3D modelling brings shipwrecks to life

Some of the most advanced 3D modelling techniques helped bring shipwrecks to life at a Maritime Archaeology workshop in Adelaide last week.

Nov 28, 2016, updated Nov 28, 2016

Techniques on display included a 3D underwater survey using a technique called photogrammetry and marine laser scanning, high-resolution seabed and sub-seabed sonar survey, and a range of visualisation techniques including colour 3D printing of shipwreck sites.

Among the leading technologies on show at the Bedford Park campus was a presentation about the Crabster, a sophisticated submersible robot under development in Korea.

Students took advantage of a cutting-edge 3D visualisation invention being developed in South Australia – the ‘Voxiebox’ holographic projector that has just received $1m in funding from local investors.

The Star Wars-inspired Voxiebox, created by Adelaide inventors Will Tamblyn and Gavin Smith, will be used to generate 3D projections of shipwrecks for maritime archaeology and other research purposes.

Flinders, which has one of the world’s leading Maritime Archaeology programs and is current Chair of the UNESCO UNITWIN Network for Underwater Archaeology, hosted an impressive array of international experts for last week’s event.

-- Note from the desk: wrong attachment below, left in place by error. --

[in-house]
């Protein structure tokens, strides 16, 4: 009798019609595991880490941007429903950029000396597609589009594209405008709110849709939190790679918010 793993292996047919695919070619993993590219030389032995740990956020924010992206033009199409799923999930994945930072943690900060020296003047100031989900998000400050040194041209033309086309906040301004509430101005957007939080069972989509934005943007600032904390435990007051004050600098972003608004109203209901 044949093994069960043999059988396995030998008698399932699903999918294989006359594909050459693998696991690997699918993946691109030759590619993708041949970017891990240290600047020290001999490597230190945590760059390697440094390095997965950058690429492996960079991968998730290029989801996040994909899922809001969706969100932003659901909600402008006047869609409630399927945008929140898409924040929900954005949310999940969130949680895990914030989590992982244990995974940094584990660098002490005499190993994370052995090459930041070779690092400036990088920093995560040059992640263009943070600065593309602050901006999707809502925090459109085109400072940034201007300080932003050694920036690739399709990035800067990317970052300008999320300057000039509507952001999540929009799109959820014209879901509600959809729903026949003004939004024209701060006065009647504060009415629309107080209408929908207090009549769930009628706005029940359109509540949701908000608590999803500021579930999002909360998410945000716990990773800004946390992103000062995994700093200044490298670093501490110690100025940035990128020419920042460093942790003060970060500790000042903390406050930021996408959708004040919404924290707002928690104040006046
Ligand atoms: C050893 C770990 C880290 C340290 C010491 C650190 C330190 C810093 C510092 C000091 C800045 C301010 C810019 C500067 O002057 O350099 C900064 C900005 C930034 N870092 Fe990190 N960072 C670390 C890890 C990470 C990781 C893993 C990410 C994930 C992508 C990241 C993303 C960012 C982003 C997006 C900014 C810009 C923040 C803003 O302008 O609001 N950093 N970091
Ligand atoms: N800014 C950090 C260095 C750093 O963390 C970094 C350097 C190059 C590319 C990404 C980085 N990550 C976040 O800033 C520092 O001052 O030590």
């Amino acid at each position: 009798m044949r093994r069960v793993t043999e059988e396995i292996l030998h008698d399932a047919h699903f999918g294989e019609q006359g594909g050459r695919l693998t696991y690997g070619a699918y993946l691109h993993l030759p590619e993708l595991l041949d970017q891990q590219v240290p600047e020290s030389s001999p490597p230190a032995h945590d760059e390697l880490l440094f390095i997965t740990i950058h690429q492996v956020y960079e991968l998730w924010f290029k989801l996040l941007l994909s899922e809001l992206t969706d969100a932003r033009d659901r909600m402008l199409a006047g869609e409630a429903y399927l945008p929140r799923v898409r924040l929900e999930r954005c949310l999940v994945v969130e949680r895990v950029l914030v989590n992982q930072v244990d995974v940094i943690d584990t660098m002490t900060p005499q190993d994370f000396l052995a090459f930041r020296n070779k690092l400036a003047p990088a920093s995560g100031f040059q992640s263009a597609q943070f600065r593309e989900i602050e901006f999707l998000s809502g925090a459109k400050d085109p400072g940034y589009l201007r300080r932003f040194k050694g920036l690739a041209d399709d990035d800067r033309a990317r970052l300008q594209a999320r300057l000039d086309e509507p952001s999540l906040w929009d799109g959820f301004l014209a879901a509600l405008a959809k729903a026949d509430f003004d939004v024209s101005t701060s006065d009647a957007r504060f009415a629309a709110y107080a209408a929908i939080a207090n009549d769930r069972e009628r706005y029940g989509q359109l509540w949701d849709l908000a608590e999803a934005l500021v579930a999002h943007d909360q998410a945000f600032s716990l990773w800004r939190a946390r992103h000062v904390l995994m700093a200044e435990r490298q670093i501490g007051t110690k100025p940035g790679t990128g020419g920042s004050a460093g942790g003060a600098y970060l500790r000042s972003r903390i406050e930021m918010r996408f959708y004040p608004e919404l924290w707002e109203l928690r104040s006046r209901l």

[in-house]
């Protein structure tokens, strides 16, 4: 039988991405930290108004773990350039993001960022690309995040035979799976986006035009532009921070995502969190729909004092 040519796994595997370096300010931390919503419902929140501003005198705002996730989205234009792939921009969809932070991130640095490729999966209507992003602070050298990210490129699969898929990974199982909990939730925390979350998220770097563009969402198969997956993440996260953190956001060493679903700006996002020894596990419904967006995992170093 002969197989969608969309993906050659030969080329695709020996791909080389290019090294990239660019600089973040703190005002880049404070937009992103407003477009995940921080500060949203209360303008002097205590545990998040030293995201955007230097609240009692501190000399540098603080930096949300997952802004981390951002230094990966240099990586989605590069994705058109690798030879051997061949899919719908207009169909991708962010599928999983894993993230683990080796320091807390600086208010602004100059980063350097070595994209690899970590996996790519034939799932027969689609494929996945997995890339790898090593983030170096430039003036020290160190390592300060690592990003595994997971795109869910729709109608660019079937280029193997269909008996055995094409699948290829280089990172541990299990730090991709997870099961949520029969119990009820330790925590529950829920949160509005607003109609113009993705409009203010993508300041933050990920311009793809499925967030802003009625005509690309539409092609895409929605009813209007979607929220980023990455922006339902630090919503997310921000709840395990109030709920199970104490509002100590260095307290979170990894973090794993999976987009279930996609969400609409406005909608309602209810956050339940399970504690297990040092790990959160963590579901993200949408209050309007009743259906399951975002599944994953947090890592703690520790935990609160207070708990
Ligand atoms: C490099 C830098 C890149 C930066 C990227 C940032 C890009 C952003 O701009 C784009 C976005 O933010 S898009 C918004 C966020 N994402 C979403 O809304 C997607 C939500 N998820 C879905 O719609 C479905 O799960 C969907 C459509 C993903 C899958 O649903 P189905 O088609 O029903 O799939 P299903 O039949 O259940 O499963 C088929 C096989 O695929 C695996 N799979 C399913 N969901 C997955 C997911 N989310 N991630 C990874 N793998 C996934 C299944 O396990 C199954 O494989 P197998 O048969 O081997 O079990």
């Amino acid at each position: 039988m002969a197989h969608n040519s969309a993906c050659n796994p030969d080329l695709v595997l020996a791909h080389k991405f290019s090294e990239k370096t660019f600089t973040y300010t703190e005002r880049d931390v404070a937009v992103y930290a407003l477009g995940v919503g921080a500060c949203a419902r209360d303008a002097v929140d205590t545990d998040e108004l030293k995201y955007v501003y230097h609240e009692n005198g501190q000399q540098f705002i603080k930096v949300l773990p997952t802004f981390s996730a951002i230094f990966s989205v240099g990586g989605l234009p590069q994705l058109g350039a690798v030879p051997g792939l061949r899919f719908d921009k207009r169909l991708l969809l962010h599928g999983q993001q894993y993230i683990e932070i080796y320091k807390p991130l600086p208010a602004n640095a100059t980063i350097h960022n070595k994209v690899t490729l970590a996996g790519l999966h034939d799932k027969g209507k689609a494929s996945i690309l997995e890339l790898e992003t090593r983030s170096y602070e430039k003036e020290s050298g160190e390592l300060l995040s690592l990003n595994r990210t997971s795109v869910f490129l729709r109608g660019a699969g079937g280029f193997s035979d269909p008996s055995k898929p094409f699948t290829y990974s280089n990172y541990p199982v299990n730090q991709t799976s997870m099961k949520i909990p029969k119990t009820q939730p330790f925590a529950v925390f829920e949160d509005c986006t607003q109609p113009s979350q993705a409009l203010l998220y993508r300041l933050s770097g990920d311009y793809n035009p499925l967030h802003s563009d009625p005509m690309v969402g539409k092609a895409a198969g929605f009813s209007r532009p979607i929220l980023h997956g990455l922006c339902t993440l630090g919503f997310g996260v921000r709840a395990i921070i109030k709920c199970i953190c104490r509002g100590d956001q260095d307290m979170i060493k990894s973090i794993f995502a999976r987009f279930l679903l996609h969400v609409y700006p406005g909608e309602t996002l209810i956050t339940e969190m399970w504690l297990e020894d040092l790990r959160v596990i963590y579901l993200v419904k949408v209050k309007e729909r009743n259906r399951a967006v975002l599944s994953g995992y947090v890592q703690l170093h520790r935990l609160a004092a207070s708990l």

These included Dr Kalliopli Baika from Aix-Marseille Universite in France; Dr James Hunter III from the Australian National Maritime Museum, Zaid Morsey from Alexandria University, Egypt; Dr Barbara Davidde from the Istituto Superiore per la Conservazione ed il Restauro, Italy; and Dr YonHwa Jung from the National Research Institute of Maritime Cultural Heritage in South Korea.

Flinders archaeologist Dr Jonathan Benjamin said the event showcased some of the most advanced technologies and techniques being used to help archaeologists reconstruct underwater sites all over the world.

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“Surveying and reconstructing underwater sites comes with some obvious challenges that the technology we will be looking is helping us to overcome, often in dramatic fashion,” Dr Benjamin said.

“We’ll be demonstrating the technology and techniques by bringing more sites, shipwrecks and artefacts to life than you would normally get to see in years of research, so this is a really rare opportunity.”

Flinders PhD candidate John McCarthy, who recently moved to Flinders from Wessex, has worked on some of the UK’s most dramatic 3D underwater archaeology reconstructions.

He will demonstrate how a combination of advanced underwater surveying and 3D printing allowed him to resurrect everything from lost cannons to entire ships.

Topics: 3D modelling
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